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Heed our Defeats (Écoutez nos défaites)

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Original Language: French | 288 pp. | August 2016

2 Seas Represents: Dutch and Nordic rights.

Rights sold: Portugal (Porto editora/Sextante), Italy (E/O edizioni), Spain (Sureda57 libros – Castillan), USA (Europa Editions), Arabic (Dar Al Mada).

Over 100,000 copies sold.

LITERARY FICTION

“If one recognizes the talent by the breath of a novelist, then Laurent Gaudé is a great writer. Heed our Defeats is a great poem, a crazy and wise book. Mad because one is carried away by all these voices and one does not know by what magic, except by the contented lyricism of Gaudé. ” — Mohammed Aïssaoui, Le Figaro Literary

“The originality of Laurent Gaudé’s novel, which must be called audacity, is to have mixed the story of Mariam and Assem with the narrative of three wars, of which we follow throughout the book the twists and turns adventures. ” — Bernard Pivot, The Journal of the Sunday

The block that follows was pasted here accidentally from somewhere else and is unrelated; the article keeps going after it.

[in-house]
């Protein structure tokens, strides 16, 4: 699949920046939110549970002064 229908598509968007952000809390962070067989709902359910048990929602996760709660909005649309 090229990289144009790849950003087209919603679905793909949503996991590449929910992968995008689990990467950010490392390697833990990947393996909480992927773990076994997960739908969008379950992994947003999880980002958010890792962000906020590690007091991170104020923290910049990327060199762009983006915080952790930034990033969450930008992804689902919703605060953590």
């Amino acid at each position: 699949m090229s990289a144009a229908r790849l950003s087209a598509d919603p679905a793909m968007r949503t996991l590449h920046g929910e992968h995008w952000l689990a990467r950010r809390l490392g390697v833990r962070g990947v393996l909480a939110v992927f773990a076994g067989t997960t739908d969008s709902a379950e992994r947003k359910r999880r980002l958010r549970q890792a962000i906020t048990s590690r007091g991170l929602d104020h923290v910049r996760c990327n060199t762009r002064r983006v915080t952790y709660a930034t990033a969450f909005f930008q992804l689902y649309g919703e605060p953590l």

“Laurent Gaudé can write calmly. His book, which beats the pulse of the world, reminds us of the duty not to hate our own fatigue. For that alone, for his melancholic way of giving to see what dominates us, he is interested in the historian of power. Because literature, whether discreet or vehement, is made historical only to give us news of our current history. “ — Patrick Boucheron, professeur au Collège de France, Le Monde des livres

“Irrigated by the breath of the great rebellious poets, crossed by the themes dear to Laurent Gaude (violence, migrations, myths), Heed our Defeats is a powerful political novel that dares to face the pain of the world and ends on a soft murmur, antidote to the dark times. ” — Sophie Joubert, L’Humanité

Assem, a wearied French intelligence officer, is sent to Beirut in search of a former member of the elite American commandos suspected of trafficking. He meets Mariam, an Iraqi archaeologist trying to save treasures from the museums of bombed cities. The brevity of their time together is matched only by the seismic power of its impact. Their separate paths mirror each other and are punctuated by the epic tales of past heroes – General Grant crushing the Confederates, Hannibal marching on Rome, Haile Selassie standing up to fascist invaders…

A troubled, melancholy novel that asserts the inanity of every war, and proclaims that only humanity and beauty are worth dying for.